How one New Orleans musician, Alex McMurray, is adapting to live streaming

A photo of Alex McMurray. (Photo by Bob Adamek)

Alex McMurray is a guitarist and respected songwriter based in New Orleans. McMurray began his career during his time at Tulane University in which he developed a passion for performing live in the local bars and clubs and ultimately realized this could be a financially viable career path. McMurray details how the music industry in New Orleans has shifted over time to mirror the direction that the rest of the industry is headed. Musicians and performers greatly rely on live concerts, festivals and gigs to support themselves, and McMurray described how a typical week for him is playing five-plus live shows per week. With the income from playing live combined with the income from songwriting, McMurray has been able to live a sustainable lifestyle. However, when the pandemic suddenly hit and live shows were no more, McMurray, like many musicians, found himself in a challenging situation.

McMurray explained that his last live gig was March 13th and many of his fans and supporters who attended the show were in denial that this was the last time (for a long time) that they were going to see McMurray play; McMurray on the other hand was fairly certain that this was not going to be a two-week ordeal. McMurray quickly realized that many musicians were transforming their live performances to live streamed performances in order to generate income. He described how it was initially challenging to adapt and pivot to the new reality of live-streaming concerts on various platforms such as Facebook and YouTube; “…I’ve never been as stressed out as I am before these online shows…I feel like, like I’m going on in Carnegie Hall.” McMurray attributed this stress to the fact that during these live streams “…you don’t know who’s watching you…”, in comparison to a typical in-person live show where the musician can actually visualize the audience in front of them.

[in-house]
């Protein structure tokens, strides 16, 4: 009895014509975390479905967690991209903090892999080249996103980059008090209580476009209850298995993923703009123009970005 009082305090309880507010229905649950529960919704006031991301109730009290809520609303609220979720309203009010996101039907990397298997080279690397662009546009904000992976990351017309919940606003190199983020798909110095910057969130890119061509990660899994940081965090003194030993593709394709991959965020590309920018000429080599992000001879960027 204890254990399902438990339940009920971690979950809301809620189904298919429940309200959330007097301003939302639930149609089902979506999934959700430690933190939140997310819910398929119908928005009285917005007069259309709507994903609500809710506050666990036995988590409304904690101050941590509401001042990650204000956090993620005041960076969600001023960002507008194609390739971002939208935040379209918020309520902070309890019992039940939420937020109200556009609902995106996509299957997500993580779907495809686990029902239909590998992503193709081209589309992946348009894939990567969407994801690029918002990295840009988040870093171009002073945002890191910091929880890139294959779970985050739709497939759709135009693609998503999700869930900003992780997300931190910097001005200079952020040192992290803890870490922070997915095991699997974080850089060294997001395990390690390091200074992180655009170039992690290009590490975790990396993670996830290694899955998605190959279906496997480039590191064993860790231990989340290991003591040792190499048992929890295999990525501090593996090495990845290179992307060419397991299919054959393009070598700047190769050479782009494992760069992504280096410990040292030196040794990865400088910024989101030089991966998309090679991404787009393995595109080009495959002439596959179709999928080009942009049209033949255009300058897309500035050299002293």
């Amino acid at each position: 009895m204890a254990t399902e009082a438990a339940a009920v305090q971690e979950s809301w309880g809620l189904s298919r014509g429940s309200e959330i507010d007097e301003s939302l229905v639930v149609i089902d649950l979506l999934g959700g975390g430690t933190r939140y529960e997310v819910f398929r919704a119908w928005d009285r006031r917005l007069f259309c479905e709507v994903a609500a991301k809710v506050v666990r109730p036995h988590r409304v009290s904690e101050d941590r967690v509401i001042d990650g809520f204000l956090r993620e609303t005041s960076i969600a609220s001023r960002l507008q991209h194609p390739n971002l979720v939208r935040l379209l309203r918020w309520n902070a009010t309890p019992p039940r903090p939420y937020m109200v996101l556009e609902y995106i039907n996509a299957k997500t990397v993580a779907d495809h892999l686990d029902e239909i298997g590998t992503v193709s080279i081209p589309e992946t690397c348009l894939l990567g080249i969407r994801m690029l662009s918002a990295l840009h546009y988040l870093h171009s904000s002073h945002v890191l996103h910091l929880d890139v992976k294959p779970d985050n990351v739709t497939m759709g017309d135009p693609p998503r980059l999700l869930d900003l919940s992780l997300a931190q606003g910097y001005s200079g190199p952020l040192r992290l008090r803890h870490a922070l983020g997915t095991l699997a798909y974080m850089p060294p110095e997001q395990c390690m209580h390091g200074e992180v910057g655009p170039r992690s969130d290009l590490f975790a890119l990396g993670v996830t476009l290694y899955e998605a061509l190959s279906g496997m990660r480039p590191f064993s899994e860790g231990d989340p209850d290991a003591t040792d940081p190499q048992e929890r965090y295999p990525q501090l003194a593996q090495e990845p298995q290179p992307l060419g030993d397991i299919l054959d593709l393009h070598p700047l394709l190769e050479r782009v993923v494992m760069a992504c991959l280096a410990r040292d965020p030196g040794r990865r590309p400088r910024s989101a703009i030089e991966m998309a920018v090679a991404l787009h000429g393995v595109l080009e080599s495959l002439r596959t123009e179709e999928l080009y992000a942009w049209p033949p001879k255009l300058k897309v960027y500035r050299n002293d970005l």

In terms of financials, McMurray stated that he feels somewhat lucky that he is married to someone who has a full-time job because the money coming in right now from performing live gigs is a little less of a guarantee in comparison to his wife’s stable salary. Livestreams do not require an entrance fee like a venue typically does, so any revenue generated from livestreams comes from virtual donations through PayPal or Venmo. The reality of the situation, as McMurray describes, is that there is not a specific answer right now in terms of when live shows are going to return. However, in the time being McMurray and his fellow musician comrades have found some comfort in performing live streams.

Posted by Alex McMurray on Tuesday, June 9, 2020

A live stream by Alex McMurray on his Facebook page. (Video from June 9th, 2020. Posted on Alex McMurray’s Facebook page)


This piece is part of the on-going series “Creative Labor Through the Crisis,” which is part of a Creative Labor course at Tulane University taught by Dr. Vicki Mayer and Kelley Crawford. 



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